Waterford High School Project "On Track" For LEED Certification

School Will Follow The Town's Three Elementary Schools And Shoot For LEED Certification

Following in the footsteps of the town's three new elementary schools, the Waterford High School renovation is “on track” to achieve a silver LEED certification, JCJ Architect William Ayles said Tuesday.

LEED certification is based on how sustainable and efficient the building is, among other things, according to the United States Green Building Council. For the Waterford High School project, that includes everything from installing a geothermal heating system to possibly installing 47 bike racks on school grounds, Ayles said.

Quaker Hill Elementary School, which was renovated in 2008, was the first public school in Connecticut to earn LEED certification under LEED’s new 2.0 rating system, according to a July Waterford School District press release. Oswegatchie School and Great Neck School, which were built in 2009 and 2010, are expected to earn LEED certifications as well, School Building Committee Chairman Alan Wilensky said.

“There are some cost savings involved with making a building LEED certified,” Wilensky said. “And there is some pride that we have a public school that is LEED certified.”

About LEED

LEED, or Leadership in Energy and Environmental Design, was developed by the United States Green Building Council in 2000 to encourage architects to design buildings to be more efficient and sustainable, according to LEED’s website. LEED measures how sustainable a site is, a building's water and energy efficiency, how renewable its materials are, the indoor environmental quality of the building and the awareness and education of the owners of the building, according to the site.

To earn a silver LEED certification, a school project has to meet at least 50 of 100 goals laid out by LEED. The Waterford High School project has already met 36 goals, and should meet at least 16 more, Ayles said.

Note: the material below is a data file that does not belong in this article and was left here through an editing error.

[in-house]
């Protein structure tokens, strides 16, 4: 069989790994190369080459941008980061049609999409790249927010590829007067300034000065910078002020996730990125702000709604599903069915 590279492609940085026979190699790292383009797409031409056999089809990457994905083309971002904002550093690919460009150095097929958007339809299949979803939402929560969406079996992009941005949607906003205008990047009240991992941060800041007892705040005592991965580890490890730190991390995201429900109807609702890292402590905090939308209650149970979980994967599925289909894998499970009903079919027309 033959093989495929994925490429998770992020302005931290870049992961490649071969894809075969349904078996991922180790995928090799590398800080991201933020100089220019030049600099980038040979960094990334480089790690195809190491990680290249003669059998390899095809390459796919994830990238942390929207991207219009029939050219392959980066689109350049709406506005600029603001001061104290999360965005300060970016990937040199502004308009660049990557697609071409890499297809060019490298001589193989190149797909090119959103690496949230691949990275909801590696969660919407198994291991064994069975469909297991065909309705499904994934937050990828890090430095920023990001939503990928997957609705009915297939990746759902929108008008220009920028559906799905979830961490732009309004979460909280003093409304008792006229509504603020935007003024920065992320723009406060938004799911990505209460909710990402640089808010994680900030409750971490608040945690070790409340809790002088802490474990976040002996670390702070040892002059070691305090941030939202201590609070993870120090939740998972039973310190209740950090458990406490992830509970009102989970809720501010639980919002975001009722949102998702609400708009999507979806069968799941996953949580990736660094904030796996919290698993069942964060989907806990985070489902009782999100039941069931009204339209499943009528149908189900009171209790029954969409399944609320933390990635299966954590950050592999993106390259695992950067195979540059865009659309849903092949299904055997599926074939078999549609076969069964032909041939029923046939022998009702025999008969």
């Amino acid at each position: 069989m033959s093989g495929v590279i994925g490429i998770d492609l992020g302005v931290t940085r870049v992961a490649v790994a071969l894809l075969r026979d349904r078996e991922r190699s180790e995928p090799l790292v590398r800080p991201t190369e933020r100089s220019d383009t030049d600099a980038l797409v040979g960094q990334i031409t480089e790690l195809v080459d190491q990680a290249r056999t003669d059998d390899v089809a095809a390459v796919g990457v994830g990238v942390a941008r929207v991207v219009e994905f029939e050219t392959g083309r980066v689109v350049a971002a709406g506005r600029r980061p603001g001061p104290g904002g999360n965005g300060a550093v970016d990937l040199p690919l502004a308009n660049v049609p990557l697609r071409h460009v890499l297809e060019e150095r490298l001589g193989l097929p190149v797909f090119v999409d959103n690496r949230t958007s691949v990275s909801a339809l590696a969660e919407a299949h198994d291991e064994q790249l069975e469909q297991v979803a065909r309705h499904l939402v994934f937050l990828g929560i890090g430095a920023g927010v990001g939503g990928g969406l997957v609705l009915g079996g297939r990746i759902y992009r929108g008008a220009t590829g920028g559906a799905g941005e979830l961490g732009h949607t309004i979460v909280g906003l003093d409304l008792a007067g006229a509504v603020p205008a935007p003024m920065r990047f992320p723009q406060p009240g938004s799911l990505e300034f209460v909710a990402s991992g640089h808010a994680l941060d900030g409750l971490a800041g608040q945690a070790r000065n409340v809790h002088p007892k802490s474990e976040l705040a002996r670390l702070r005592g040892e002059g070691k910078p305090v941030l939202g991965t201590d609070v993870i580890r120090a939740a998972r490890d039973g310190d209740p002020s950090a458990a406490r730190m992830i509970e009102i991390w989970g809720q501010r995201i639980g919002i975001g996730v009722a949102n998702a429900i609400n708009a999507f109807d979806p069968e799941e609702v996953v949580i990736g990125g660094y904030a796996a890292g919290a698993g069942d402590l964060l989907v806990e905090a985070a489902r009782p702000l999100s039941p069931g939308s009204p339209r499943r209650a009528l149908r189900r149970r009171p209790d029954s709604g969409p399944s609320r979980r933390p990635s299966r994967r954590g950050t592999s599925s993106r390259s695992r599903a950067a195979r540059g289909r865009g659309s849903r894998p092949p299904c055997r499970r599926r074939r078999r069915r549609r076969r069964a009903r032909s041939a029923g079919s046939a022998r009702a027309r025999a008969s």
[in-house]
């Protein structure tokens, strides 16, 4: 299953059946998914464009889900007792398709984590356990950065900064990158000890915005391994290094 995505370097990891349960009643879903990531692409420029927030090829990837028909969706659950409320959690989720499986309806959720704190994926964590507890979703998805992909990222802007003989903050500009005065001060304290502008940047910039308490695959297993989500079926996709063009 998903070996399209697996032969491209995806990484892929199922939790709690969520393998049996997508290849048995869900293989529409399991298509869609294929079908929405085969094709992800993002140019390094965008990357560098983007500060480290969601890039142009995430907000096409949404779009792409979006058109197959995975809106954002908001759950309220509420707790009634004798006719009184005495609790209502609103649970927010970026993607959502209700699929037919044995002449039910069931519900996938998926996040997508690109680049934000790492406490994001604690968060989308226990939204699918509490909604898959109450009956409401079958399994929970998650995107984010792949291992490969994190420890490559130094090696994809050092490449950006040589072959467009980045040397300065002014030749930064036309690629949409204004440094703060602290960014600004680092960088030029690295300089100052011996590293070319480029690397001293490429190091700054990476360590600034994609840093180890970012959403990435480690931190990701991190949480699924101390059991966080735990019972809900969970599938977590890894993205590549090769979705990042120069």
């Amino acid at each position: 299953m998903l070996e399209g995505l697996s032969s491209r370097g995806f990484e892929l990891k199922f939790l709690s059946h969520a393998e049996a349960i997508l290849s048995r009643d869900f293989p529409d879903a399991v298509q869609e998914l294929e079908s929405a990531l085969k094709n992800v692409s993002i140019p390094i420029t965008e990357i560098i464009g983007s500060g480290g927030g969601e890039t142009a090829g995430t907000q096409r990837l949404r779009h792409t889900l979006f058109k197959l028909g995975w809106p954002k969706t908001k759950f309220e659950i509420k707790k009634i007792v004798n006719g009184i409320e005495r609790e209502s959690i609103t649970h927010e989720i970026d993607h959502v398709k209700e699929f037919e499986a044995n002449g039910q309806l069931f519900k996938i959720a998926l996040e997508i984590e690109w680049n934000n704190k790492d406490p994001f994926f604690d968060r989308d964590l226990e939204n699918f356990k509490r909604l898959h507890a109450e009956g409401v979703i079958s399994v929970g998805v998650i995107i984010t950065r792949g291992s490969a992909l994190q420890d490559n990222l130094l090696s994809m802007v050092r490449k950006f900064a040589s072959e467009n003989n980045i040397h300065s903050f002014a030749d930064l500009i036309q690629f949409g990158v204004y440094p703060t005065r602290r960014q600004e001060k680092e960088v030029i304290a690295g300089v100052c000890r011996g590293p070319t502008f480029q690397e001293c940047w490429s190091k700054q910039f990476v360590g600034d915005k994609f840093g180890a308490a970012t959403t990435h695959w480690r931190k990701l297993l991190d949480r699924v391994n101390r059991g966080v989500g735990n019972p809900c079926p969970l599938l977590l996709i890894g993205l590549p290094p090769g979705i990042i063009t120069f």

The 100 goals vary in cost and scope. For example, the indoor lights are all on motion sensor to save on electricity, the doors have a bamboo veneer because bamboo is a renewable resource and the roof is a light gray because it reflects light, Wilensky said.

There are other goals that focus on making the high school usable for things other than school. For example, Waterford High School was awarded one LEED point because several features of the school (playing fields, meeting rooms) can be used by the community as well, according to a document handed out by Ayles.

While there are some costs to becoming LEED certified, much of those costs are made back through utility savings, Wilensky said. It also ensures the building is “environmentally sensitive,” Project Manager Gus Kotait of O & G Industries said.

Waterford Guy February 22, 2012 at 11:46 AM
It's great that they are trying to cut down on utility costs for the new high school, but wouldn't it be more "green" and "sustainable" to not build something that resembles the Taj Mahal? It might be nice to have this massive monument, but if the students are not getting a better education, than the whole project is pointless.
David Irons February 22, 2012 at 01:59 PM
Thank you, Robert. That has been mine and my wife's thoughts as we have watched this massive effort reach its present stage. All the money in the world isn't going to improve our students' educations. Nor will massive new structures. Much of this money could be far better invested in our community. Or, it could have been left in our pocket to begin with.
Foofaraw February 22, 2012 at 03:09 PM
Were there any projections as to Waterfords future needs for classroom size and space? While it looks likes a Boondoggle, apparence can be deceiving. I am not sure of the square footage of the new structure but perhaps when the old school is removed it may not appear so monolithic. Then again, I was also under the impression the number of students was in decline, once again suggesting wasted taxpayers monies, the Waterford trend.
John Sheehan February 22, 2012 at 04:26 PM
The High School was sized for about 1050 students, the projected enrollment for the next ten years or so. Waterford's population has stayed stable between 18,000 and 20,000 for the past twenty plus years and is not expected to grow that much in the next twenty years. The new high school will permit the students to be ready for the twenty first century. A lot has changed in the past fifty years, especially how the younger generation processes information. It is entirely different from the way my generation processes information.


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